At the Grand Opening of the Denver Press Club, Prohibition was in full force. Since an opening without alcohol is unthinkable for a press club, the reporters began to think about how they could come up with the booze. Red Feeney, a reporter, and Harry Rhoads, a photographer, knew that the District Attorney’s office had seized some bonded whiskey. They also knew that the local police officers had a weakness for publicity, so they arranged a photo session outside with the police officers and the whiskey. At the time, photographs were lit with flash guns which created a lot of smoke. Mr. Rhoads used much more flash powder than was necessary for the photographs, and whenever the scene was filled with smoke and coughing police officers rubbing their eyes, Mr. Feeney grabbed a couple of cases of whiskey and put them in his car. The Grand Opening of the Denver Press Club was a success.
Jim Thornton was an alcoholic; he was also a vaudeville comedian. Once, he went on an alcoholic spree with another vaudeville comedian, George C. Davis. Although both men were alcoholics, they were different kinds of alcoholics. Mr. Thornton could stay drunk for weeks, but still keep himself shaved and clean. Mr. Davis, however, let himself go to seed. The two had drunk up all their money, and they needed more money to buy themselves alcohol, so Mr. Thornton asked to borrow $2 from a vaudevillian they met on the street. The vaudevillian refused to lend them anything, so the clean Mr. Thornton turned to the filthy Mr. Davis and said, “George, throw a louse on him.”
A judge got very drunk, then took off his robe and lay under a tree half-naked to sleep. Mulla Nasrudin came along, saw the judge, and took his cloak. Later, the judge sobered up, returned to his village and saw Nasrudin wearing his cloak. “Is that your cloak?” the judge asked. “No, it is not,” Nasrudin replied. “I saw a very drunk man lying under a tree, asleep, and I took his cloak so that robbers would not steal it. I should like very much to find that man so that I can return his cloak.” Fearing lest his friends and neighbors find out that it was he who had been drunk, the judge replied, “Such a drunken fellow deserves what happens to him,” then left Nasrudin and the cloak alone.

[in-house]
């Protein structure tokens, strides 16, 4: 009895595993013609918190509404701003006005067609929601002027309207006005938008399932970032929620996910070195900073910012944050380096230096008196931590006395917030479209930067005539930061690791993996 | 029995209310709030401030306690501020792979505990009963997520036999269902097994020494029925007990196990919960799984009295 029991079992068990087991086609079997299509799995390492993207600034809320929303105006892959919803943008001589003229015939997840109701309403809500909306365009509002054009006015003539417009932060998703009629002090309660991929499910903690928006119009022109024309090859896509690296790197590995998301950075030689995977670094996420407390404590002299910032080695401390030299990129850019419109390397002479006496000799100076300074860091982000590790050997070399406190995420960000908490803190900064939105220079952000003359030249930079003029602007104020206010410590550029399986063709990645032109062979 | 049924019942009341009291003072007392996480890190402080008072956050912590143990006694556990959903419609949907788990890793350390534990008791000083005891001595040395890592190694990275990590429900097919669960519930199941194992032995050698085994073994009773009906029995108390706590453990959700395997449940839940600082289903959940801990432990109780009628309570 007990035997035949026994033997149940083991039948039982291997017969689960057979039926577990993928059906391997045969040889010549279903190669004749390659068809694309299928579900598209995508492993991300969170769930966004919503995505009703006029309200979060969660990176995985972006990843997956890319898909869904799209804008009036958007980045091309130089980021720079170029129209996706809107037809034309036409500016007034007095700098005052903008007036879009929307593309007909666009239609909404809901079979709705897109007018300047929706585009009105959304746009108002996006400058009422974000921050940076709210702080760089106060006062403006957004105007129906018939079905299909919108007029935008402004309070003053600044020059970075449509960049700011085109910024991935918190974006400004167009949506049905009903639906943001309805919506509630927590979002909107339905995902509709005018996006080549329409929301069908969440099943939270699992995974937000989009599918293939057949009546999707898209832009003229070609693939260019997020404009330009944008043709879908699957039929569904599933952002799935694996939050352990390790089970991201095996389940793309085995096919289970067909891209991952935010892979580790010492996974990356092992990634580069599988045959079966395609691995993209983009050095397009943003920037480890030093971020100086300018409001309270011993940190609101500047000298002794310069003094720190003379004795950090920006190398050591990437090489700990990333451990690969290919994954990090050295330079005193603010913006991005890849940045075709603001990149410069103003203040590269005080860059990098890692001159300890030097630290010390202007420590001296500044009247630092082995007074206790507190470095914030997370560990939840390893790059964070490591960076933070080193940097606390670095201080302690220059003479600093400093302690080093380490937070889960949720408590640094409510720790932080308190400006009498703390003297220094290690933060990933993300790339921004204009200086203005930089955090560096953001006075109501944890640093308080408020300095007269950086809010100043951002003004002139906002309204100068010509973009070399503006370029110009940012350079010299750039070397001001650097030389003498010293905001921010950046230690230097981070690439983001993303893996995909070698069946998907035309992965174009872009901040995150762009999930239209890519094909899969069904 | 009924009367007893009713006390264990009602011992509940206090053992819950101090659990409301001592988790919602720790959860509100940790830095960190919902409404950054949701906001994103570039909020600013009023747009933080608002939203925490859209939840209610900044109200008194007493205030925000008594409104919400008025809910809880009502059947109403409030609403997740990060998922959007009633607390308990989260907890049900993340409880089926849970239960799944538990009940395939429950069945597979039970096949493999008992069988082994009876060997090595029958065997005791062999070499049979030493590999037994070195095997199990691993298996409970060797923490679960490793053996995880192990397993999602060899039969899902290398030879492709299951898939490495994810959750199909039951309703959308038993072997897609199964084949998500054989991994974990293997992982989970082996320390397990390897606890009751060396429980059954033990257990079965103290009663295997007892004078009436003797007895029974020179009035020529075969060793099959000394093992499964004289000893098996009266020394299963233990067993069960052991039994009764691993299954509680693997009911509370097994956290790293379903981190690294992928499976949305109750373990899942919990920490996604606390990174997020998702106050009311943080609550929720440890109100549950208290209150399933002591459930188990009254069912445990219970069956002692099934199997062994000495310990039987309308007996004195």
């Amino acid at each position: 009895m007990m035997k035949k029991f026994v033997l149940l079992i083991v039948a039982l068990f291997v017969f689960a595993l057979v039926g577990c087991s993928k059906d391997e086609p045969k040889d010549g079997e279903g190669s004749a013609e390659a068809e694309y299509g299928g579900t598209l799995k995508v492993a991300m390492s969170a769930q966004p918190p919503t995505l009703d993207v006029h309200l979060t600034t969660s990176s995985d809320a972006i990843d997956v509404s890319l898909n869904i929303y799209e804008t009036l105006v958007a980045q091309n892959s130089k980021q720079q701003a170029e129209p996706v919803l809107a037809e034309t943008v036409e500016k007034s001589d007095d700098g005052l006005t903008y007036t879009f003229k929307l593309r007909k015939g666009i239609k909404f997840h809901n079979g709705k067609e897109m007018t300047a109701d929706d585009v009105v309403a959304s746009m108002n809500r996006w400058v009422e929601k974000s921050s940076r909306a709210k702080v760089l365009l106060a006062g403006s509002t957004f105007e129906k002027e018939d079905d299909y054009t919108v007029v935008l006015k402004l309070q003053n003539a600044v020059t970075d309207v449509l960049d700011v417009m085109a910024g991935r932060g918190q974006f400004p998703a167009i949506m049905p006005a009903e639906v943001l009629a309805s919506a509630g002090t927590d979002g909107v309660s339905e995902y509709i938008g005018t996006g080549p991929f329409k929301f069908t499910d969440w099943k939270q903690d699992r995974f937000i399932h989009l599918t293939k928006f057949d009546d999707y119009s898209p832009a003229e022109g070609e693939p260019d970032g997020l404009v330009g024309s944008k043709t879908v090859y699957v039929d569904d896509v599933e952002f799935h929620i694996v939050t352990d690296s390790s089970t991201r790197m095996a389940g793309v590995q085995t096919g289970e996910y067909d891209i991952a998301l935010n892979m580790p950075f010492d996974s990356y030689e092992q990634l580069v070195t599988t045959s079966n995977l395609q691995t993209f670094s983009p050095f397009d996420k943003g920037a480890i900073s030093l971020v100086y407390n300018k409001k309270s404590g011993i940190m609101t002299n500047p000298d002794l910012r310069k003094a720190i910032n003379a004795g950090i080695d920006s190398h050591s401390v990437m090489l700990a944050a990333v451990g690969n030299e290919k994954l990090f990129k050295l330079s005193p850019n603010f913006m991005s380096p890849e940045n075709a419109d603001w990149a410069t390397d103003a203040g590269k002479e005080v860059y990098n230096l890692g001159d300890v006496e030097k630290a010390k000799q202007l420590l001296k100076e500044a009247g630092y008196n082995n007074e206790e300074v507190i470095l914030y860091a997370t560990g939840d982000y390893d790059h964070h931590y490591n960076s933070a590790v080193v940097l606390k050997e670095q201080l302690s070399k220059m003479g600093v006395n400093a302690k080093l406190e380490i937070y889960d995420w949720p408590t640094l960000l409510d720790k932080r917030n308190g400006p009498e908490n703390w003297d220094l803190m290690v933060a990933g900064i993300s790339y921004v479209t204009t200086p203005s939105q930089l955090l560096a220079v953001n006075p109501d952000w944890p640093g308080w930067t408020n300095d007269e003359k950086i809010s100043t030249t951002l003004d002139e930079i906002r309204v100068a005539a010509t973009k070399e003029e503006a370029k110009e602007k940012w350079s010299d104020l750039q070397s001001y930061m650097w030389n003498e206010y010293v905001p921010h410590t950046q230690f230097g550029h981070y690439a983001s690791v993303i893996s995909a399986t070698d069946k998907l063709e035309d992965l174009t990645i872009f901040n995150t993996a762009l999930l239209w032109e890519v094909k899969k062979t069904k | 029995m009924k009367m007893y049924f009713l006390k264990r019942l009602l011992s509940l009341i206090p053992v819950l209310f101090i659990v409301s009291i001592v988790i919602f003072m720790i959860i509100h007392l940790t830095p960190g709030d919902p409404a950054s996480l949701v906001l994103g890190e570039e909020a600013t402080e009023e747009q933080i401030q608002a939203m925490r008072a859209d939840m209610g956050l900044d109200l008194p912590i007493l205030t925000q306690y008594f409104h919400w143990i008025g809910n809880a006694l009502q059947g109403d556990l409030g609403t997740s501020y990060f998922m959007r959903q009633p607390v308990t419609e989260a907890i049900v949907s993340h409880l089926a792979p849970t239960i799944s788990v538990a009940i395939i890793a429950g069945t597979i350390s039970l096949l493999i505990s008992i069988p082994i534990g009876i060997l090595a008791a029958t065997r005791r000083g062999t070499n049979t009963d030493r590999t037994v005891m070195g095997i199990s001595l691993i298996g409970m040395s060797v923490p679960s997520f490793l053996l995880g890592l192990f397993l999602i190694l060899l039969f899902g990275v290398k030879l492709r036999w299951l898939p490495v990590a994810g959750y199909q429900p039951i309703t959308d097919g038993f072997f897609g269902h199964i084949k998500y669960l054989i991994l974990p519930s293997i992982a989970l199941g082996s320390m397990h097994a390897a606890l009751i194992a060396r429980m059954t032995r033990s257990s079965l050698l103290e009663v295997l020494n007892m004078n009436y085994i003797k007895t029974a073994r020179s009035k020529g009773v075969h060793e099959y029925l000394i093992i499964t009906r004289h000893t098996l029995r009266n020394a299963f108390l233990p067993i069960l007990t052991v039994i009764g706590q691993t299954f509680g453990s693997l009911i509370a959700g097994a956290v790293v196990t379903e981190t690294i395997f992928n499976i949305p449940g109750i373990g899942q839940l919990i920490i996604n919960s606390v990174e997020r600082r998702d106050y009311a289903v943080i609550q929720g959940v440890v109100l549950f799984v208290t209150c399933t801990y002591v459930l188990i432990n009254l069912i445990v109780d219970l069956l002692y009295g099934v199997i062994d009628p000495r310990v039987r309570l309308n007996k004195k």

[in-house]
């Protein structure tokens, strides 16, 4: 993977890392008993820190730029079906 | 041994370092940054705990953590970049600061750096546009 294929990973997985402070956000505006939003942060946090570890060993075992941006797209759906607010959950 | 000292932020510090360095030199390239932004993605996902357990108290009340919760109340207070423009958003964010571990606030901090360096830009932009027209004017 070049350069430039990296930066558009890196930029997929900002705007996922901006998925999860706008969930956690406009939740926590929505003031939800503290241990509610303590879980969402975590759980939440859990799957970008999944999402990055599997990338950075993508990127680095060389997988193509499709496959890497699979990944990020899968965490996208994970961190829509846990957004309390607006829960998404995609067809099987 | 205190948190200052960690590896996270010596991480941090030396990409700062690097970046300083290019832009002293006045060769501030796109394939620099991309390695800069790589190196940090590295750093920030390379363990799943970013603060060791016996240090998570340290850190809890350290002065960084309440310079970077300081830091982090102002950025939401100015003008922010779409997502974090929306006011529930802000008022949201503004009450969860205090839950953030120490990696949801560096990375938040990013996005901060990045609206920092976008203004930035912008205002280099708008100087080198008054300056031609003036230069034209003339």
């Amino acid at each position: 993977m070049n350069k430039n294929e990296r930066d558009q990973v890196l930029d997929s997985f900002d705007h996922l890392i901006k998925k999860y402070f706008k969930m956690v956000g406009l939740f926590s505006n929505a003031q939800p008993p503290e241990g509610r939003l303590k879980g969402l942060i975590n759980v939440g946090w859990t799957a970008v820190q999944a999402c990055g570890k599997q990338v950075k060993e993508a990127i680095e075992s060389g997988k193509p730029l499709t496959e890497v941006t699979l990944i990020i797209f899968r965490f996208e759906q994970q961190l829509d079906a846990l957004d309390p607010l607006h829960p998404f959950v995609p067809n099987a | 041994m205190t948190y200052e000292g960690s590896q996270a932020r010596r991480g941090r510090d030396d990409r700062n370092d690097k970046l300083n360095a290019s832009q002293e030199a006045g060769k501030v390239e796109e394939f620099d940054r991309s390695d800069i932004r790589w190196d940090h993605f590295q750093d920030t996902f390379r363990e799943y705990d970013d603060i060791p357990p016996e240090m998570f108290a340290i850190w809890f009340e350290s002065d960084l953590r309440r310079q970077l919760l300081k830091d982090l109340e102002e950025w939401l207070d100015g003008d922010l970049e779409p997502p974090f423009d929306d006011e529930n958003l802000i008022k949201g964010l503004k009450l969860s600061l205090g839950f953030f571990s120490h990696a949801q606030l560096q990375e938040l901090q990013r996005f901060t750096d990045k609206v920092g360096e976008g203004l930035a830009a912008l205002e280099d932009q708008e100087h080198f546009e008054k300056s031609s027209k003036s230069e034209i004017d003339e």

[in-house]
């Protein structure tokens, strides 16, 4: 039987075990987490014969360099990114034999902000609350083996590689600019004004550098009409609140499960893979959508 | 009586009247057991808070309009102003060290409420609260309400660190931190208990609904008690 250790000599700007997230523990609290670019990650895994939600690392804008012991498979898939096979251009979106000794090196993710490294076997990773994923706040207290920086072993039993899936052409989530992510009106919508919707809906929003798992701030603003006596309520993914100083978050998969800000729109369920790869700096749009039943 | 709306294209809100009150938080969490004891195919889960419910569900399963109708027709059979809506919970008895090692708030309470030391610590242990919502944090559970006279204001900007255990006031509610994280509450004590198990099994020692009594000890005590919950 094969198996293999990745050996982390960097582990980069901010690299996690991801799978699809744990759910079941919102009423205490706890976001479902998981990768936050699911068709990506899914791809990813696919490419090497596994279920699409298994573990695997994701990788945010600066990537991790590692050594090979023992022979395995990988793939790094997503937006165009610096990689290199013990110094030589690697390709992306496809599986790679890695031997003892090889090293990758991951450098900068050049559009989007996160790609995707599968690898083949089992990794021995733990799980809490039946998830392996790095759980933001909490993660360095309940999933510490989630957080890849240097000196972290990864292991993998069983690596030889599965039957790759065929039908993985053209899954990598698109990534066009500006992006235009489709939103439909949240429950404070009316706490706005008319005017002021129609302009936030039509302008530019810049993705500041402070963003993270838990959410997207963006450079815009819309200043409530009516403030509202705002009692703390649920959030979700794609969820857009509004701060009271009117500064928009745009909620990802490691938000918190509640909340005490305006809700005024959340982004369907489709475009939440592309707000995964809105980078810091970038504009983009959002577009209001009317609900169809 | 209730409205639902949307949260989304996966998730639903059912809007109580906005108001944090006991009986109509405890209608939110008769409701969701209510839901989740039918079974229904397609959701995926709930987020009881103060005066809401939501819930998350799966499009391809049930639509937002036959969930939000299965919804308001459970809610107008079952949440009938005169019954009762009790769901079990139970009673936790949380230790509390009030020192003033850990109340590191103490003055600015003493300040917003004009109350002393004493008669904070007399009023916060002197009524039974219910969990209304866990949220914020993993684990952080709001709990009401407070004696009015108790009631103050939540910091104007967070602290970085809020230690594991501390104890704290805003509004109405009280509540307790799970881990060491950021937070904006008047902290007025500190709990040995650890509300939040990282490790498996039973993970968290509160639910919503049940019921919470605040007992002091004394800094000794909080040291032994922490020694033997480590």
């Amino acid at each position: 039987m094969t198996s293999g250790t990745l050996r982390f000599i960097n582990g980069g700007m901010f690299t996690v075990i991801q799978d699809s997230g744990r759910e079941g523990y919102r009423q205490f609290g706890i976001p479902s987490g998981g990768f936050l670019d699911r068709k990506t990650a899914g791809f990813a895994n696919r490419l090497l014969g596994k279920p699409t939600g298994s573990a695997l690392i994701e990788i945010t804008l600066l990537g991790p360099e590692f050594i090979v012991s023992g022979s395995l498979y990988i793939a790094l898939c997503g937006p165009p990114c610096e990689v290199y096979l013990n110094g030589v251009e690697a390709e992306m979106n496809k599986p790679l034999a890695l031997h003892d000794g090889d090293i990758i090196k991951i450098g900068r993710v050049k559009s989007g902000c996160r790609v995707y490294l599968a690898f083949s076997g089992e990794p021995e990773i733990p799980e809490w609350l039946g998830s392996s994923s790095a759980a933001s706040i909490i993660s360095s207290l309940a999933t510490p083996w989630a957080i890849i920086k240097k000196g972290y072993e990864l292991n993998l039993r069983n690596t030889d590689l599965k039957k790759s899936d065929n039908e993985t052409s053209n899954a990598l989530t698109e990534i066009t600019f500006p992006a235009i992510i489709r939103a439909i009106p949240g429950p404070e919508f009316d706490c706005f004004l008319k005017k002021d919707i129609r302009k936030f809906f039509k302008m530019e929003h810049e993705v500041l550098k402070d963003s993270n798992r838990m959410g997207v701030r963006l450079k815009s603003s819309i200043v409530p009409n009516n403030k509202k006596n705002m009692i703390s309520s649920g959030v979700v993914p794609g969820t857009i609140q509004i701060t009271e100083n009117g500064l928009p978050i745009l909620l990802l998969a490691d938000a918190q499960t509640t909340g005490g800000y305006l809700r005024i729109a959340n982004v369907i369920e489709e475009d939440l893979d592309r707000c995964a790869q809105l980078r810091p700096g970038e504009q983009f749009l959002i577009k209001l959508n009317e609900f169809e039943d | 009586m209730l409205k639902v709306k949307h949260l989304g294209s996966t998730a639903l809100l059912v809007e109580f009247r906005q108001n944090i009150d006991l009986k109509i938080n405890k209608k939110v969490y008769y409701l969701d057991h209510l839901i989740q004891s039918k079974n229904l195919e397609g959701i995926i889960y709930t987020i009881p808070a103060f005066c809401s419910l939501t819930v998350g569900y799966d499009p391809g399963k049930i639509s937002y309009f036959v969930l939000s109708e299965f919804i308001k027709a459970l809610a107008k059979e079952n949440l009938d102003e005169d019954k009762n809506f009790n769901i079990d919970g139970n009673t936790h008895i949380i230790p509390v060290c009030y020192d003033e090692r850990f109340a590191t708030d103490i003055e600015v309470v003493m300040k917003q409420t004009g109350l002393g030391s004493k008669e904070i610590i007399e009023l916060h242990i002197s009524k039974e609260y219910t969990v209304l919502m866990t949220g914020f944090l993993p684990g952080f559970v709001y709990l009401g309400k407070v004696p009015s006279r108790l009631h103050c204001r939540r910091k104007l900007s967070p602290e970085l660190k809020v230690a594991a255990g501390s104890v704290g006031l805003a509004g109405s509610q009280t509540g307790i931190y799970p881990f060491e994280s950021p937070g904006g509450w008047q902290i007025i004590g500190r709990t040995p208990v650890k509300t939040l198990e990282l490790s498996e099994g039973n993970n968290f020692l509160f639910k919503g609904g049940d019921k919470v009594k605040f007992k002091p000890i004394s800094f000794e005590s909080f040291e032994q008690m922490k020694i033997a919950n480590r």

As a young girl, Alicia Markova danced for Sergey Pavlovich Diaghilev. For a long time, she wasn’t allowed to attend the receptions the other members of the ballet troupe attended, but on her 18th birthday, Mr. Diaghilev asked her to come to his table in the ballroom of the hotel the troupe was staying at in Monte Carlo. There, the troupe held a small coming-of-age party for her, she drank her first glass of champagne, and afterward she was allowed to attend the receptions the other members of the troupe attended.
William Frawley played Fred Mertz on TV’s I Love Lucy. He gave a certain panhandler a dollar for coffee each time they met, and one day he asked what the panhandler really did with the money. The panhandler replied that he didn’t buy coffee with the money, but instead bought whiskey. Hearing that, Mr. Frawley said, “At least you’re honest. Come have a drink with me.” They went into a bar, where Mr. Frawley ordered, “Two double scotch-and-sodas.” The panhandler spoke up, “Make mine the same.”